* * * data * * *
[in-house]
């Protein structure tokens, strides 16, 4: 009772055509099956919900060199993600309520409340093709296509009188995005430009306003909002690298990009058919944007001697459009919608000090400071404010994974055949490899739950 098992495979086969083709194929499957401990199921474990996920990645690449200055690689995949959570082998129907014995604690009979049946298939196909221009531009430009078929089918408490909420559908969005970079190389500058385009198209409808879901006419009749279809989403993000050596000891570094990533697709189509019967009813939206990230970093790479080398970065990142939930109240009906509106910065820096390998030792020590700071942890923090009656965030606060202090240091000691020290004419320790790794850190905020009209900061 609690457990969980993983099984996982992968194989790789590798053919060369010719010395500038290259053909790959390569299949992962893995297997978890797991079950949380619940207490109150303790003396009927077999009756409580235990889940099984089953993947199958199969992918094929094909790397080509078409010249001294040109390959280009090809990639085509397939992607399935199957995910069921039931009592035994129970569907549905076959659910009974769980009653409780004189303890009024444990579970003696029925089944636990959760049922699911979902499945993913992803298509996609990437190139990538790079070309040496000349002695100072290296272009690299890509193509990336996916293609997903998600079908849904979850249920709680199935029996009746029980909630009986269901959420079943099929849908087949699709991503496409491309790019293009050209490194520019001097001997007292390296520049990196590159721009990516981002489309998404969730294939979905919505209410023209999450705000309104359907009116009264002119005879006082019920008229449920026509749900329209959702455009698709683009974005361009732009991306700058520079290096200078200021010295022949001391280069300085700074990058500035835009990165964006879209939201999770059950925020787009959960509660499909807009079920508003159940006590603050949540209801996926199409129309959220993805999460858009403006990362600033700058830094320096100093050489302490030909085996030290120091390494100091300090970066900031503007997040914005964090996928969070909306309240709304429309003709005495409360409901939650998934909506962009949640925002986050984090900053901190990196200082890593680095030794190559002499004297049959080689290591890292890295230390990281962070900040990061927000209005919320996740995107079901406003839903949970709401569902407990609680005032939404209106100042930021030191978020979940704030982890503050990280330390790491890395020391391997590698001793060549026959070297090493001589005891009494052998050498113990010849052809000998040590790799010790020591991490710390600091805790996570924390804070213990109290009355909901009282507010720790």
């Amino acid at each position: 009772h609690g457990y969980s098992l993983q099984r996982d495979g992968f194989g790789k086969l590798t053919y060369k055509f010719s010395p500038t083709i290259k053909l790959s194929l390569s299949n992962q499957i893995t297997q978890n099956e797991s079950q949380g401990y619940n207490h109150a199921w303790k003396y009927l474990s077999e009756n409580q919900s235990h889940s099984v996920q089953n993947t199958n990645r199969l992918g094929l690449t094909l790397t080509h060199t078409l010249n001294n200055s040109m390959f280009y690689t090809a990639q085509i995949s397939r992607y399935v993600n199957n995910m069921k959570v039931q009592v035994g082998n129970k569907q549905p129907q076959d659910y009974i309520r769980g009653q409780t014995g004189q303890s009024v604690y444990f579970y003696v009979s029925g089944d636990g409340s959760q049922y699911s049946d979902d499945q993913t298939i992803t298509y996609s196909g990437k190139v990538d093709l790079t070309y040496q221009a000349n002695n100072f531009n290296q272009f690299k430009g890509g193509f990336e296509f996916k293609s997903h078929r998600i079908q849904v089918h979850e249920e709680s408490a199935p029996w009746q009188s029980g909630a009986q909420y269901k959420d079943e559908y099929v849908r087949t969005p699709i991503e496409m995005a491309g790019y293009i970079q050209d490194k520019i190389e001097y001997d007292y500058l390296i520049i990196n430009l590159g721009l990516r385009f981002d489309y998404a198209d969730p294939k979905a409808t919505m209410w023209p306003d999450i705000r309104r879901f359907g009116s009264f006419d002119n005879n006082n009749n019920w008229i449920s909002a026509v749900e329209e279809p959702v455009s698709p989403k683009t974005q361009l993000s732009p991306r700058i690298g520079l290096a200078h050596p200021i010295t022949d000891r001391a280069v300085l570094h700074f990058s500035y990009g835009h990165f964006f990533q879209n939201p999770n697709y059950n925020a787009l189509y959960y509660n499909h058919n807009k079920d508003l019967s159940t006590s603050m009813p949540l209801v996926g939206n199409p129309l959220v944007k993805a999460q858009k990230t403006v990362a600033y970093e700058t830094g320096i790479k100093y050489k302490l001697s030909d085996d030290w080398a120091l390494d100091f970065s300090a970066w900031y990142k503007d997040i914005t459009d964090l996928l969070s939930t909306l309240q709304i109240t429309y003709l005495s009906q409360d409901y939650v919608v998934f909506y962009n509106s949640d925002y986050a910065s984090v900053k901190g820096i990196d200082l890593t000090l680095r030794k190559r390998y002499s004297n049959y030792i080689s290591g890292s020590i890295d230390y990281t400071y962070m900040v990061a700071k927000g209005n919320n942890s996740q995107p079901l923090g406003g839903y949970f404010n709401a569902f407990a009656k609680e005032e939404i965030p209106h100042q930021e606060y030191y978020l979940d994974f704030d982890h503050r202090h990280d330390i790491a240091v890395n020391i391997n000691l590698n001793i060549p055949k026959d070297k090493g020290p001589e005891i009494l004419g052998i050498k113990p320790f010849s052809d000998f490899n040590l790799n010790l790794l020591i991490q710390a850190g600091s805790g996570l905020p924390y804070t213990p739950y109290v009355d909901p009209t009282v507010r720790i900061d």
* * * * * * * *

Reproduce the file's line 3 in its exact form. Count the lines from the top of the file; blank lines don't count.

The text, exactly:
């Amino acid at each position: 009772h609690g457990y969980s098992l993983q099984r996982d495979g992968f194989g790789k086969l590798t053919y060369k055509f010719s010395p500038t083709i290259k053909l790959s194929l390569s299949n992962q499957i893995t297997q978890n099956e797991s079950q949380g401990y619940n207490h109150a199921w303790k003396y009927l474990s077999e009756n409580q919900s235990h889940s099984v996920q089953n993947t199958n990645r199969l992918g094929l690449t094909l790397t080509h060199t078409l010249n001294n200055s040109m390959f280009y690689t090809a990639q085509i995949s397939r992607y399935v993600n199957n995910m069921k959570v039931q009592v035994g082998n129970k569907q549905p129907q076959d659910y009974i309520r769980g009653q409780t014995g004189q303890s009024v604690y444990f579970y003696v009979s029925g089944d636990g409340s959760q049922y699911s049946d979902d499945q993913t298939i992803t298509y996609s196909g990437k190139v990538d093709l790079t070309y040496q221009a000349n002695n100072f531009n290296q272009f690299k430009g890509g193509f990336e296509f996916k293609s997903h078929r998600i079908q849904v089918h979850e249920e709680s408490a199935p029996w009746q009188s029980g909630a009986q909420y269901k959420d079943e559908y099929v849908r087949t969005p699709i991503e496409m995005a491309g790019y293009i970079q050209d490194k520019i190389e001097y001997d007292y500058l390296i520049i990196n430009l590159g721009l990516r385009f981002d489309y998404a198209d969730p294939k979905a409808t919505m209410w023209p306003d999450i705000r309104r879901f359907g009116s009264f006419d002119n005879n006082n009749n019920w008229i449920s909002a026509v749900e329209e279809p959702v455009s698709p989403k683009t974005q361009l993000s732009p991306r700058i690298g520079l290096a200078h050596p200021i010295t022949d000891r001391a280069v300085l570094h700074f990058s500035y990009g835009h990165f964006f990533q879209n939201p999770n697709y059950n925020a787009l189509y959960y509660n499909h058919n807009k079920d508003l019967s159940t006590s603050m009813p949540l209801v996926g939206n199409p129309l959220v944007k993805a999460q858009k990230t403006v990362a600033y970093e700058t830094g320096i790479k100093y050489k302490l001697s030909d085996d030290w080398a120091l390494d100091f970065s300090a970066w900031y990142k503007d997040i914005t459009d964090l996928l969070s939930t909306l309240q709304i109240t429309y003709l005495s009906q409360d409901y939650v919608v998934f909506y962009n509106s949640d925002y986050a910065s984090v900053k901190g820096i990196d200082l890593t000090l680095r030794k190559r390998y002499s004297n049959y030792i080689s290591g890292s020590i890295d230390y990281t400071y962070m900040v990061a700071k927000g209005n919320n942890s996740q995107p079901l923090g406003g839903y949970f404010n709401a569902f407990a009656k609680e005032e939404i965030p209106h100042q930021e606060y030191y978020l979940d994974f704030d982890h503050r202090h990280d330390i790491a240091v890395n020391i391997n000691l590698n001793i060549p055949k026959d070297k090493g020290p001589e005891i009494l004419g052998i050498k113990p320790f010849s052809d000998f490899n040590l790799n010790l790794l020591i991490q710390a850190g600091s805790g996570l905020p924390y804070t213990p739950y109290v009355d909901p009209t009282v507010r720790i900061d």